Banner: “The Occupation Kills us All”. Israelis protesting in Tel Aviv against Netanyahu’s assault on Gaza (Thanks Farrukh Abbas for the share). Photo: Haim Schwarczenberg, Israeli photographer living in Jaffa, taking part in the Palestinian struggle against the Israeli occupation and oppression https://www.facebook.com/schwarczenberg

I’m sharing below a slightly edited Facebook comment by Syed Farrukh Abbas, a blogger and a student of media studies, based in Pakistan, that he posted with the photo above. Farrukh is also one of the administrators of the Laal Facebook page, which is where I know him from. To his words below, I just want to add: Respect and salute to, and solidarity with, all those in Israel who stand up and protest Israeli atrocities – including all those I know personally who’ve been doing this consistently for years, termed ‘traitor’ and ‘agent’ by the Israeli right-wing (sound familiar, anyone?). Here’s Farrukh’s note: Continue reading

Pakistan’s media wars – my article for Himal Southasian

Himal-Growing media, shrinking spaces?Himal Southasian, a publication I’m proud to have been associated with since its inception in 1996, has a new issue on the media. My piece Pakistan’s media wars (below) and Mass media and the Modi ‘wave’ by Paranjoy Guha Thakurta are web exclusives. Two additional points to my article:  1. Corporate media owners in Pakistan have always been part of reactionary and anti-democratic forces in general. Their disputes with censoring governments have almost always had commercial motivations. 2. Journalists have played a positive role whenever they remained united in their professionalism. They compromise this unity when they allow journalistic standards to slip and try to become power brokers themselves.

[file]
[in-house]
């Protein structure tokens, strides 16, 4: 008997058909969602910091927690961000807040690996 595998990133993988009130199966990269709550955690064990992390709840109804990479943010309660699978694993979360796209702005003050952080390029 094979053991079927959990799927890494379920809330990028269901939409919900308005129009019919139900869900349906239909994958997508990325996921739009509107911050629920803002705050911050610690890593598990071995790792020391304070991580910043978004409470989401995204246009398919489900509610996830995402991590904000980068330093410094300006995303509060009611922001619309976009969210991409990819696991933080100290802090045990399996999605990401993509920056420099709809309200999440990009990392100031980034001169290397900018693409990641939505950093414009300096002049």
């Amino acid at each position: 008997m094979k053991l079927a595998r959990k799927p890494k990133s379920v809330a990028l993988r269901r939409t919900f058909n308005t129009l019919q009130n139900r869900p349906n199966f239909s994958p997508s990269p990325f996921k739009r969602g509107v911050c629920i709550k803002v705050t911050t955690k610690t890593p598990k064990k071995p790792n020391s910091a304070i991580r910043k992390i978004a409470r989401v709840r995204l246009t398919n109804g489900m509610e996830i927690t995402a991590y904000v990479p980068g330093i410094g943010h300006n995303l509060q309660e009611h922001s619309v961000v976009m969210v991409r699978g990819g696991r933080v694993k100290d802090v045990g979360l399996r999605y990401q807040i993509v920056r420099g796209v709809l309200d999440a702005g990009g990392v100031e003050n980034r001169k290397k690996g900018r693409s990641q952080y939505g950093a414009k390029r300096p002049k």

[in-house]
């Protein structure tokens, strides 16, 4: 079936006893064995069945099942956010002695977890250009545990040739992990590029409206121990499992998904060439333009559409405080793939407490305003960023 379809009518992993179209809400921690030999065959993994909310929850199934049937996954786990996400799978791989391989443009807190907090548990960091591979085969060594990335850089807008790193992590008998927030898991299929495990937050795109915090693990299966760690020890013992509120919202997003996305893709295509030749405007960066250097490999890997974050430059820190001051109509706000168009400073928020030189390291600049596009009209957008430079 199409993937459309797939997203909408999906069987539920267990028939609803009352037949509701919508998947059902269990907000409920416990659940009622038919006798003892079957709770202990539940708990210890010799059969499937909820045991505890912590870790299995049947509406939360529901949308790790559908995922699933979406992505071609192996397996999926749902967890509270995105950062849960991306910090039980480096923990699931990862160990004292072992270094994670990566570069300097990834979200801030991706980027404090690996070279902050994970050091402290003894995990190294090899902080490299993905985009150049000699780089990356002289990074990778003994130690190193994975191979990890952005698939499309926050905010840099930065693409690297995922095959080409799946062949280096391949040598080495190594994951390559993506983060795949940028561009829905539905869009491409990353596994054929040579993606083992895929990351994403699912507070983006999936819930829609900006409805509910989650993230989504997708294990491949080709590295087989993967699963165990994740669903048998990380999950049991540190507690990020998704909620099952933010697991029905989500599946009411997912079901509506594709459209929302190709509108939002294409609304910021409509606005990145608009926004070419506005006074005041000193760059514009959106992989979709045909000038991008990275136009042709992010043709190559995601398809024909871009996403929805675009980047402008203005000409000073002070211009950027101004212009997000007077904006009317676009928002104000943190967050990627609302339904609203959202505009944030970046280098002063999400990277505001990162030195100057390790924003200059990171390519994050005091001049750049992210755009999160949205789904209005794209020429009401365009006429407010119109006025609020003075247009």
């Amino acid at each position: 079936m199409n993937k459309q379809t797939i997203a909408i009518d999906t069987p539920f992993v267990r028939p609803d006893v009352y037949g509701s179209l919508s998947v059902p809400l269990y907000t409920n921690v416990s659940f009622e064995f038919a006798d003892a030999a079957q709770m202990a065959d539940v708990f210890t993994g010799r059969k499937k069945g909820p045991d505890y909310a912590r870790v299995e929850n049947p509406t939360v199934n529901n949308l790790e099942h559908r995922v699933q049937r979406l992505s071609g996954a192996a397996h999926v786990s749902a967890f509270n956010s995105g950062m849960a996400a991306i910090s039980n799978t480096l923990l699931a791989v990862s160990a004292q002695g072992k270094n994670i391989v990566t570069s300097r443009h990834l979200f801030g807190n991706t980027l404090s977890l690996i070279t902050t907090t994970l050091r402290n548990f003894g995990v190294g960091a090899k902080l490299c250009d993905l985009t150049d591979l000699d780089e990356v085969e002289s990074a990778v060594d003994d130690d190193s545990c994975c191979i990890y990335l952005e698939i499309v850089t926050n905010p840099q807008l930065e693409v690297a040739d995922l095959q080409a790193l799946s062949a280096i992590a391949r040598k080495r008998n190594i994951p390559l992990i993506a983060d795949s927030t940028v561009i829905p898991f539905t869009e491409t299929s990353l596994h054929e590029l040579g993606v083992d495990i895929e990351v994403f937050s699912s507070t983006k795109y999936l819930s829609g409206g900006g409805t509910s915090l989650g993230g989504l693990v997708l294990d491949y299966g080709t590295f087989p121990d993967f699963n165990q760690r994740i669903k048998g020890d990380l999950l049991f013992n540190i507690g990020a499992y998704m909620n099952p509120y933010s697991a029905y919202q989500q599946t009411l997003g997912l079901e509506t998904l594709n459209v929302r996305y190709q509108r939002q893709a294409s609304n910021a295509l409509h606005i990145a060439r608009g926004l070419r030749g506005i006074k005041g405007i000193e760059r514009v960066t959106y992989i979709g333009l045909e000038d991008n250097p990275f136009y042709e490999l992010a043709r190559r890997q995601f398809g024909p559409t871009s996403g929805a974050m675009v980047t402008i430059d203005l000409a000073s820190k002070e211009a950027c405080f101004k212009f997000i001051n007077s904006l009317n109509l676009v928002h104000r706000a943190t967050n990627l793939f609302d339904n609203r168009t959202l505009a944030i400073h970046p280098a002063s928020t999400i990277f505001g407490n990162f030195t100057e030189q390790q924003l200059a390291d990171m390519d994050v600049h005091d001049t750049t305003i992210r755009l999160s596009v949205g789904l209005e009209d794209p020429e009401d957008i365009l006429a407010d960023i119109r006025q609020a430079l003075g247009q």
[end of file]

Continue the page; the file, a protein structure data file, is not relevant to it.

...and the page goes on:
By Beena Sarwar

4 July 2014

What is the political fallout of the battle between a media behemoth and Pakistan’s largest security agency?
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‘My years with WAF’ – Zohra Yusuf on the Pakistani women’s movement

Below, an article by Zohra Yusuf, my first editor, with whom I worked at The Star Weekend in 1981-82, outlining the birth of the women’s movement in Pakistan

Lahore, Feb 12, 1983: Police brutality on the women's demonstration against the 'Law of Evidence' catapulted the nascent women's movement into the limelight. Photo: Rahat Ali Dar

Lahore, Feb 12, 1983: Police brutality on the women’s demonstration against the ‘Law of Evidence’ catapulted the nascent women’s movement into the limelight. Photo: Rahat Ali Dar

“My years with WAF” 

By Zohra Yusuf | Article written for a souvenir on WAF’s 25th anniversary, Oct 2006

Certain memories are etched on the mind. The birth of Women’s Action Forum is, for me, surely among them. It was on an afternoon in September 1981 that Aban Marker (Shirkatgah) called. She told me about the distressed call she had just received from Najma Sadeque (another SG founding member) regarding the case of Fehmida-Allah Bux. Pakistan’s first sentence of death by stoning and public whipping handed down to a couple under the Zina Ordinance of 1979. We had all read about the sentence and in our individual capacities felt deeply disturbed. After a bit of discussion, we decided to call a meeting of all women’s organizations at Aban’s place. The rest, as they say, is history. Continue reading